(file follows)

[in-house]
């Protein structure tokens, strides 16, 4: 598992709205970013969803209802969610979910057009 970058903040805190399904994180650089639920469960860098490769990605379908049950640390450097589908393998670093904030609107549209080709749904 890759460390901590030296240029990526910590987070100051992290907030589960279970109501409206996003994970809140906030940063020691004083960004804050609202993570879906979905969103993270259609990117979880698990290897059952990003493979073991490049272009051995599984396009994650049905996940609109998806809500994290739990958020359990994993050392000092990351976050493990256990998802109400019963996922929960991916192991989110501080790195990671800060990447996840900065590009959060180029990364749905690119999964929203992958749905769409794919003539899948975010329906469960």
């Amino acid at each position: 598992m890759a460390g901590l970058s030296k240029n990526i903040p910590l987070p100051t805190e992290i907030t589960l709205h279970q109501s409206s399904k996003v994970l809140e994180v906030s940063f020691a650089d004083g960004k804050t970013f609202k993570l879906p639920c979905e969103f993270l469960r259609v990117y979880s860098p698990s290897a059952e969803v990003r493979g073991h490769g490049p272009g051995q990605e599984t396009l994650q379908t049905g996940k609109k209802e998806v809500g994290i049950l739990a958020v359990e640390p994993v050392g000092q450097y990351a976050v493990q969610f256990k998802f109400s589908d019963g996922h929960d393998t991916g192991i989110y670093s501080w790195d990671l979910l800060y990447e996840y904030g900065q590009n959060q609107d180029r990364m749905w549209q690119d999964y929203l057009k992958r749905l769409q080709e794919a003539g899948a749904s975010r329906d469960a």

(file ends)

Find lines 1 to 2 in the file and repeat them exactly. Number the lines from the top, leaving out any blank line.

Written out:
[in-house]
């Protein structure tokens, strides 16, 4: 598992709205970013969803209802969610979910057009 970058903040805190399904994180650089639920469960860098490769990605379908049950640390450097589908393998670093904030609107549209080709749904 890759460390901590030296240029990526910590987070100051992290907030589960279970109501409206996003994970809140906030940063020691004083960004804050609202993570879906979905969103993270259609990117979880698990290897059952990003493979073991490049272009051995599984396009994650049905996940609109998806809500994290739990958020359990994993050392000092990351976050493990256990998802109400019963996922929960991916192991989110501080790195990671800060990447996840900065590009959060180029990364749905690119999964929203992958749905769409794919003539899948975010329906469960």